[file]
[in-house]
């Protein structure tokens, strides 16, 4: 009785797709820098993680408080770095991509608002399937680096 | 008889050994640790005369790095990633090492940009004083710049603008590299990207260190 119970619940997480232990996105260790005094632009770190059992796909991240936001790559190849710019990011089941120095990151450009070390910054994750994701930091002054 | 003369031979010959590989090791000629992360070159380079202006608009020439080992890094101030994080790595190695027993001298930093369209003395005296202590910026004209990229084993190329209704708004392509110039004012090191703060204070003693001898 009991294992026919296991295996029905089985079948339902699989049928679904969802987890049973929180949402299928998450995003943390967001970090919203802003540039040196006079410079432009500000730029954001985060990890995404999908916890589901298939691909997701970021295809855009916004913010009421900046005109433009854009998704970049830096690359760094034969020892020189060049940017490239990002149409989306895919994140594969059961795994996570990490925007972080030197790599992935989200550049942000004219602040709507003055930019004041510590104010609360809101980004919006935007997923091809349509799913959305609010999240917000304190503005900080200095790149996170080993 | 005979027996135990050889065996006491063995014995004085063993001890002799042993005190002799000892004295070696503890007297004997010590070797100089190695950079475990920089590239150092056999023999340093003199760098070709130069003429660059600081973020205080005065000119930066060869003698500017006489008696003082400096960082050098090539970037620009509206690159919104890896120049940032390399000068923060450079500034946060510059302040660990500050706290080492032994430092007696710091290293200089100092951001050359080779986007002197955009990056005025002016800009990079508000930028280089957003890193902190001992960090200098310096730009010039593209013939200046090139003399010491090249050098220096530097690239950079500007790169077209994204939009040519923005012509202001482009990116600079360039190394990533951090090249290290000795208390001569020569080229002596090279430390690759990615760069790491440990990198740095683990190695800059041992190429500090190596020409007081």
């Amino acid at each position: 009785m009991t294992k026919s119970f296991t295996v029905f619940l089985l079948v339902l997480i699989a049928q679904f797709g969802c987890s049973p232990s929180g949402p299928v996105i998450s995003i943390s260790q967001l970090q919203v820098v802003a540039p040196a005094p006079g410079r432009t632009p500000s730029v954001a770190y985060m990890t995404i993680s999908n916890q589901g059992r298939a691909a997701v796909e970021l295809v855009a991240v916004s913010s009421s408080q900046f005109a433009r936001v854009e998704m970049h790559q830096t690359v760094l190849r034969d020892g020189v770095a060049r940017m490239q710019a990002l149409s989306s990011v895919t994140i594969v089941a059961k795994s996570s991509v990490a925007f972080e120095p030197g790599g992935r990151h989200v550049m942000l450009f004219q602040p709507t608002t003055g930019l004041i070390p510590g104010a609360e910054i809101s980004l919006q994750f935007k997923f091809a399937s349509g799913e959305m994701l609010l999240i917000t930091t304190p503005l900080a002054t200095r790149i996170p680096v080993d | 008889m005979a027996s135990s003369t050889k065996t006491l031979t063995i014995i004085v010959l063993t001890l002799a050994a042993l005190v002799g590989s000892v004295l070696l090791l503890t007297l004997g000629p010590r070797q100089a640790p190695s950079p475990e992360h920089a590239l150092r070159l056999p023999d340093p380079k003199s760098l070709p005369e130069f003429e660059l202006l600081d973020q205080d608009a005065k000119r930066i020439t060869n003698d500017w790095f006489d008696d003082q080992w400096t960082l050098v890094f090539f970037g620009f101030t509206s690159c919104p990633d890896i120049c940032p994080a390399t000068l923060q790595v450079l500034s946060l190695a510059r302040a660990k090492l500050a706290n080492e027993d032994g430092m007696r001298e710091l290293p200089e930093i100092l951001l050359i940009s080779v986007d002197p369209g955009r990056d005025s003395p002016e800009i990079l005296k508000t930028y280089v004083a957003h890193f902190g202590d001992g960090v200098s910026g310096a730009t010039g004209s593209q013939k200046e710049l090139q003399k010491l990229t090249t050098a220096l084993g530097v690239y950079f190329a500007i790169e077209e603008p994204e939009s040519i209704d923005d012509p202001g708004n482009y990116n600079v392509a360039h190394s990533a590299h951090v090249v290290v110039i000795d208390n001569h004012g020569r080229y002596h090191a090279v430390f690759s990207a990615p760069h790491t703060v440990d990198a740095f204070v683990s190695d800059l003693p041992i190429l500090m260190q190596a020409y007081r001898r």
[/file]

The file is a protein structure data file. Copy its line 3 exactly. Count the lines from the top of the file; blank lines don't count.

């Amino acid at each position: 009785m009991t294992k026919s119970f296991t295996v029905f619940l089985l079948v339902l997480i699989a049928q679904f797709g969802c987890s049973p232990s929180g949402p299928v996105i998450s995003i943390s260790q967001l970090q919203v820098v802003a540039p040196a005094p006079g410079r432009t632009p500000s730029v954001a770190y985060m990890t995404i993680s999908n916890q589901g059992r298939a691909a997701v796909e970021l295809v855009a991240v916004s913010s009421s408080q900046f005109a433009r936001v854009e998704m970049h790559q830096t690359v760094l190849r034969d020892g020189v770095a060049r940017m490239q710019a990002l149409s989306s990011v895919t994140i594969v089941a059961k795994s996570s991509v990490a925007f972080e120095p030197g790599g992935r990151h989200v550049m942000l450009f004219q602040p709507t608002t003055g930019l004041i070390p510590g104010a609360e910054i809101s980004l919006q994750f935007k997923f091809a399937s349509g799913e959305m994701l609010l999240i917000t930091t304190p503005l900080a002054t200095r790149i996170p680096v080993d | 008889m005979a027996s135990s003369t050889k065996t006491l031979t063995i014995i004085v010959l063993t001890l002799a050994a042993l005190v002799g590989s000892v004295l070696l090791l503890t007297l004997g000629p010590r070797q100089a640790p190695s950079p475990e992360h920089a590239l150092r070159l056999p023999d340093p380079k003199s760098l070709p005369e130069f003429e660059l202006l600081d973020q205080d608009a005065k000119r930066i020439t060869n003698d500017w790095f006489d008696d003082q080992w400096t960082l050098v890094f090539f970037g620009f101030t509206s690159c919104p990633d890896i120049c940032p994080a390399t000068l923060q790595v450079l500034s946060l190695a510059r302040a660990k090492l500050a706290n080492e027993d032994g430092m007696r001298e710091l290293p200089e930093i100092l951001l050359i940009s080779v986007d002197p369209g955009r990056d005025s003395p002016e800009i990079l005296k508000t930028y280089v004083a957003h890193f902190g202590d001992g960090v200098s910026g310096a730009t010039g004209s593209q013939k200046e710049l090139q003399k010491l990229t090249t050098a220096l084993g530097v690239y950079f190329a500007i790169e077209e603008p994204e939009s040519i209704d923005d012509p202001g708004n482009y990116n600079v392509a360039h190394s990533a590299h951090v090249v290290v110039i000795d208390n001569h004012g020569r080229y002596h090191a090279v430390f690759s990207a990615p760069h790491t703060v440990d990198a740095f204070v683990s190695d800059l003693p041992i190429l500090m260190q190596a020409y007081r001898r």